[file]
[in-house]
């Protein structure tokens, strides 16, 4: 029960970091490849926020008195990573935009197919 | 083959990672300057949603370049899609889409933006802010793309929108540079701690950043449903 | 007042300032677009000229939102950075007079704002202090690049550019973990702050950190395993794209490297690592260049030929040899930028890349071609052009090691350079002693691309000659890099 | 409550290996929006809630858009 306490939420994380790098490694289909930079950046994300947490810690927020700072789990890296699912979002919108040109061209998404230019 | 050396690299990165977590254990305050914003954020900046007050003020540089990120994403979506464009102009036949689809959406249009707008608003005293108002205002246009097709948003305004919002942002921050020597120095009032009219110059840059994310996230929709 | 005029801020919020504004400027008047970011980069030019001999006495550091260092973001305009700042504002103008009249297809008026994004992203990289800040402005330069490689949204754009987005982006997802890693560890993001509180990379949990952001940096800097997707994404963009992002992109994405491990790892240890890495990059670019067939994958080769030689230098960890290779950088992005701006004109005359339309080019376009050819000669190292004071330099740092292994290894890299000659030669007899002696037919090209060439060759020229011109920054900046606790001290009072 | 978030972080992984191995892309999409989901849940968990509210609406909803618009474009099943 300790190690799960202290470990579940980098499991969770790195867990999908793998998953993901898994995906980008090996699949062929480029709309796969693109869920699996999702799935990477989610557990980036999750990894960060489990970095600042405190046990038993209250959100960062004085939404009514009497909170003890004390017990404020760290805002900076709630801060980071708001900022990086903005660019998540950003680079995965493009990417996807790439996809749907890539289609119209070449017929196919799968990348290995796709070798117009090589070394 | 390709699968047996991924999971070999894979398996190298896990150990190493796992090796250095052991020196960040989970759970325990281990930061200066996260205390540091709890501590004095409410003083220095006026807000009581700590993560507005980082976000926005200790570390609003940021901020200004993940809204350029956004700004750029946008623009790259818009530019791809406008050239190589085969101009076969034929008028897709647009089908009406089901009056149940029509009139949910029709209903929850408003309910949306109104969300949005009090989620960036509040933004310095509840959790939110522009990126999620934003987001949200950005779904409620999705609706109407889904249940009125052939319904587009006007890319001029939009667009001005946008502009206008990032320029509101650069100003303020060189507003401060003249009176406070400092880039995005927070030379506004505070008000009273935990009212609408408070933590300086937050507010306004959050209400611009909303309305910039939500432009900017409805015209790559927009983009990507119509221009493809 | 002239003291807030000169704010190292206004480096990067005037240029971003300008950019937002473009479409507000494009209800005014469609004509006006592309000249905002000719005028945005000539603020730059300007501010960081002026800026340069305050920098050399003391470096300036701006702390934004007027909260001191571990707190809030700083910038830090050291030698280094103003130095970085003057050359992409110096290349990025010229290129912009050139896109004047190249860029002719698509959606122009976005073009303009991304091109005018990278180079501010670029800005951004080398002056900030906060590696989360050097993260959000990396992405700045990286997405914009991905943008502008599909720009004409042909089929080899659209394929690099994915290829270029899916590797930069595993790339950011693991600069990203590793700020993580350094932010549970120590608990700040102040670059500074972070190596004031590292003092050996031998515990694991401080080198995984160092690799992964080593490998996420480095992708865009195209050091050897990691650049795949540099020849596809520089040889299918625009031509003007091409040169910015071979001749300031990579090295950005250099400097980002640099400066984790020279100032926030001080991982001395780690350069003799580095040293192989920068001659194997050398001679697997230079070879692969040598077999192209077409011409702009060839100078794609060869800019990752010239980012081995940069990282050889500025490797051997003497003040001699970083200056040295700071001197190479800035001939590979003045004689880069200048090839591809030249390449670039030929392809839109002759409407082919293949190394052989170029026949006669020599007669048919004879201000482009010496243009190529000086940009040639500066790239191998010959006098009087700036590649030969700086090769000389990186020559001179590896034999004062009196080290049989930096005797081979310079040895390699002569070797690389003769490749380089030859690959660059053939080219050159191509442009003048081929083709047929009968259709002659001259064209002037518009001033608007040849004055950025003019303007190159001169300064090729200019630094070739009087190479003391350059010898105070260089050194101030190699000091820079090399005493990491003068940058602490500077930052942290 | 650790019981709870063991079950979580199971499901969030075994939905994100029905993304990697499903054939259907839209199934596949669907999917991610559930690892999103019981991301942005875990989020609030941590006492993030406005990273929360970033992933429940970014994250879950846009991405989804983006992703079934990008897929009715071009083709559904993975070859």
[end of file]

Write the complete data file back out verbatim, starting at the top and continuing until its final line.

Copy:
[in-house]
């Protein structure tokens, strides 16, 4: 029960970091490849926020008195990573935009197919 | 083959990672300057949603370049899609889409933006802010793309929108540079701690950043449903 | 007042300032677009000229939102950075007079704002202090690049550019973990702050950190395993794209490297690592260049030929040899930028890349071609052009090691350079002693691309000659890099 | 409550290996929006809630858009 306490939420994380790098490694289909930079950046994300947490810690927020700072789990890296699912979002919108040109061209998404230019 | 050396690299990165977590254990305050914003954020900046007050003020540089990120994403979506464009102009036949689809959406249009707008608003005293108002205002246009097709948003305004919002942002921050020597120095009032009219110059840059994310996230929709 | 005029801020919020504004400027008047970011980069030019001999006495550091260092973001305009700042504002103008009249297809008026994004992203990289800040402005330069490689949204754009987005982006997802890693560890993001509180990379949990952001940096800097997707994404963009992002992109994405491990790892240890890495990059670019067939994958080769030689230098960890290779950088992005701006004109005359339309080019376009050819000669190292004071330099740092292994290894890299000659030669007899002696037919090209060439060759020229011109920054900046606790001290009072 | 978030972080992984191995892309999409989901849940968990509210609406909803618009474009099943 300790190690799960202290470990579940980098499991969770790195867990999908793998998953993901898994995906980008090996699949062929480029709309796969693109869920699996999702799935990477989610557990980036999750990894960060489990970095600042405190046990038993209250959100960062004085939404009514009497909170003890004390017990404020760290805002900076709630801060980071708001900022990086903005660019998540950003680079995965493009990417996807790439996809749907890539289609119209070449017929196919799968990348290995796709070798117009090589070394 | 390709699968047996991924999971070999894979398996190298896990150990190493796992090796250095052991020196960040989970759970325990281990930061200066996260205390540091709890501590004095409410003083220095006026807000009581700590993560507005980082976000926005200790570390609003940021901020200004993940809204350029956004700004750029946008623009790259818009530019791809406008050239190589085969101009076969034929008028897709647009089908009406089901009056149940029509009139949910029709209903929850408003309910949306109104969300949005009090989620960036509040933004310095509840959790939110522009990126999620934003987001949200950005779904409620999705609706109407889904249940009125052939319904587009006007890319001029939009667009001005946008502009206008990032320029509101650069100003303020060189507003401060003249009176406070400092880039995005927070030379506004505070008000009273935990009212609408408070933590300086937050507010306004959050209400611009909303309305910039939500432009900017409805015209790559927009983009990507119509221009493809 | 002239003291807030000169704010190292206004480096990067005037240029971003300008950019937002473009479409507000494009209800005014469609004509006006592309000249905002000719005028945005000539603020730059300007501010960081002026800026340069305050920098050399003391470096300036701006702390934004007027909260001191571990707190809030700083910038830090050291030698280094103003130095970085003057050359992409110096290349990025010229290129912009050139896109004047190249860029002719698509959606122009976005073009303009991304091109005018990278180079501010670029800005951004080398002056900030906060590696989360050097993260959000990396992405700045990286997405914009991905943008502008599909720009004409042909089929080899659209394929690099994915290829270029899916590797930069595993790339950011693991600069990203590793700020993580350094932010549970120590608990700040102040670059500074972070190596004031590292003092050996031998515990694991401080080198995984160092690799992964080593490998996420480095992708865009195209050091050897990691650049795949540099020849596809520089040889299918625009031509003007091409040169910015071979001749300031990579090295950005250099400097980002640099400066984790020279100032926030001080991982001395780690350069003799580095040293192989920068001659194997050398001679697997230079070879692969040598077999192209077409011409702009060839100078794609060869800019990752010239980012081995940069990282050889500025490797051997003497003040001699970083200056040295700071001197190479800035001939590979003045004689880069200048090839591809030249390449670039030929392809839109002759409407082919293949190394052989170029026949006669020599007669048919004879201000482009010496243009190529000086940009040639500066790239191998010959006098009087700036590649030969700086090769000389990186020559001179590896034999004062009196080290049989930096005797081979310079040895390699002569070797690389003769490749380089030859690959660059053939080219050159191509442009003048081929083709047929009968259709002659001259064209002037518009001033608007040849004055950025003019303007190159001169300064090729200019630094070739009087190479003391350059010898105070260089050194101030190699000091820079090399005493990491003068940058602490500077930052942290 | 650790019981709870063991079950979580199971499901969030075994939905994100029905993304990697499903054939259907839209199934596949669907999917991610559930690892999103019981991301942005875990989020609030941590006492993030406005990273929360970033992933429940970014994250879950846009991405989804983006992703079934990008897929009715071009083709559904993975070859």